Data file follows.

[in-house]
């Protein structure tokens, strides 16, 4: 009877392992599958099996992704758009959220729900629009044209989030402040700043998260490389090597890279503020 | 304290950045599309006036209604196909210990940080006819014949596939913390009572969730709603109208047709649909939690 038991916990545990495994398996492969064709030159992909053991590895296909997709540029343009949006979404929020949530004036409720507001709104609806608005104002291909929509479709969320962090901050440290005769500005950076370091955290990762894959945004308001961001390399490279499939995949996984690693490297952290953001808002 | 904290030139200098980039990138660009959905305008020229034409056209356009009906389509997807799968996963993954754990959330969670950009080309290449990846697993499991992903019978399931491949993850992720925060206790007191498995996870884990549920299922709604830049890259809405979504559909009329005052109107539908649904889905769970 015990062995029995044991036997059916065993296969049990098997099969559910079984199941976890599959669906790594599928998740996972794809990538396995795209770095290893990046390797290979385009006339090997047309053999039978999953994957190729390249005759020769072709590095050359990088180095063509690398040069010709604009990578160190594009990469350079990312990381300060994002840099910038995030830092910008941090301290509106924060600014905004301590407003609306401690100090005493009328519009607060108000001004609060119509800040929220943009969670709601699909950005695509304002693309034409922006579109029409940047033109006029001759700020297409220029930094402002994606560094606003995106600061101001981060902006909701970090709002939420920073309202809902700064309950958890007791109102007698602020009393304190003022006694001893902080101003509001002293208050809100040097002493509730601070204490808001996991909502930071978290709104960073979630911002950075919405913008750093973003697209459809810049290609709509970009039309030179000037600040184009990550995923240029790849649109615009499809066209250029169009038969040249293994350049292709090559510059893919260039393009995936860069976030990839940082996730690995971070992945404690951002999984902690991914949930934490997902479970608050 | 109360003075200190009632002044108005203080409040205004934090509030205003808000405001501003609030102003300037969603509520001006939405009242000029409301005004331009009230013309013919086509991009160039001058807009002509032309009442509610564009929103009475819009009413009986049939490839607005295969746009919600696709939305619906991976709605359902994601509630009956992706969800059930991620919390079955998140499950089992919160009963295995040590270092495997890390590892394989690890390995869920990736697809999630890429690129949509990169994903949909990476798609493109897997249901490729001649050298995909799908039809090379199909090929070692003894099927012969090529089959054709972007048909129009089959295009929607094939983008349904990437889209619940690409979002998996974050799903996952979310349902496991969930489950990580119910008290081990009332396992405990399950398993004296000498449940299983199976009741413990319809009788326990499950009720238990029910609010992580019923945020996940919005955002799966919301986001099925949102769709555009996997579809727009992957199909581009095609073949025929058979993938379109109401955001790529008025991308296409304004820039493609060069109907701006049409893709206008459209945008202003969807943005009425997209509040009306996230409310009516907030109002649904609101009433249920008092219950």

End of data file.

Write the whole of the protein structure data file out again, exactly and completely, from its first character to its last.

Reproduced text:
[in-house]
């Protein structure tokens, strides 16, 4: 009877392992599958099996992704758009959220729900629009044209989030402040700043998260490389090597890279503020 | 304290950045599309006036209604196909210990940080006819014949596939913390009572969730709603109208047709649909939690 038991916990545990495994398996492969064709030159992909053991590895296909997709540029343009949006979404929020949530004036409720507001709104609806608005104002291909929509479709969320962090901050440290005769500005950076370091955290990762894959945004308001961001390399490279499939995949996984690693490297952290953001808002 | 904290030139200098980039990138660009959905305008020229034409056209356009009906389509997807799968996963993954754990959330969670950009080309290449990846697993499991992903019978399931491949993850992720925060206790007191498995996870884990549920299922709604830049890259809405979504559909009329005052109107539908649904889905769970 015990062995029995044991036997059916065993296969049990098997099969559910079984199941976890599959669906790594599928998740996972794809990538396995795209770095290893990046390797290979385009006339090997047309053999039978999953994957190729390249005759020769072709590095050359990088180095063509690398040069010709604009990578160190594009990469350079990312990381300060994002840099910038995030830092910008941090301290509106924060600014905004301590407003609306401690100090005493009328519009607060108000001004609060119509800040929220943009969670709601699909950005695509304002693309034409922006579109029409940047033109006029001759700020297409220029930094402002994606560094606003995106600061101001981060902006909701970090709002939420920073309202809902700064309950958890007791109102007698602020009393304190003022006694001893902080101003509001002293208050809100040097002493509730601070204490808001996991909502930071978290709104960073979630911002950075919405913008750093973003697209459809810049290609709509970009039309030179000037600040184009990550995923240029790849649109615009499809066209250029169009038969040249293994350049292709090559510059893919260039393009995936860069976030990839940082996730690995971070992945404690951002999984902690991914949930934490997902479970608050 | 109360003075200190009632002044108005203080409040205004934090509030205003808000405001501003609030102003300037969603509520001006939405009242000029409301005004331009009230013309013919086509991009160039001058807009002509032309009442509610564009929103009475819009009413009986049939490839607005295969746009919600696709939305619906991976709605359902994601509630009956992706969800059930991620919390079955998140499950089992919160009963295995040590270092495997890390590892394989690890390995869920990736697809999630890429690129949509990169994903949909990476798609493109897997249901490729001649050298995909799908039809090379199909090929070692003894099927012969090529089959054709972007048909129009089959295009929607094939983008349904990437889209619940690409979002998996974050799903996952979310349902496991969930489950990580119910008290081990009332396992405990399950398993004296000498449940299983199976009741413990319809009788326990499950009720238990029910609010992580019923945020996940919005955002799966919301986001099925949102769709555009996997579809727009992957199909581009095609073949025929058979993938379109109401955001790529008025991308296409304004820039493609060069109907701006049409893709206008459209945008202003969807943005009425997209509040009306996230409310009516907030109002649904609101009433249920008092219950």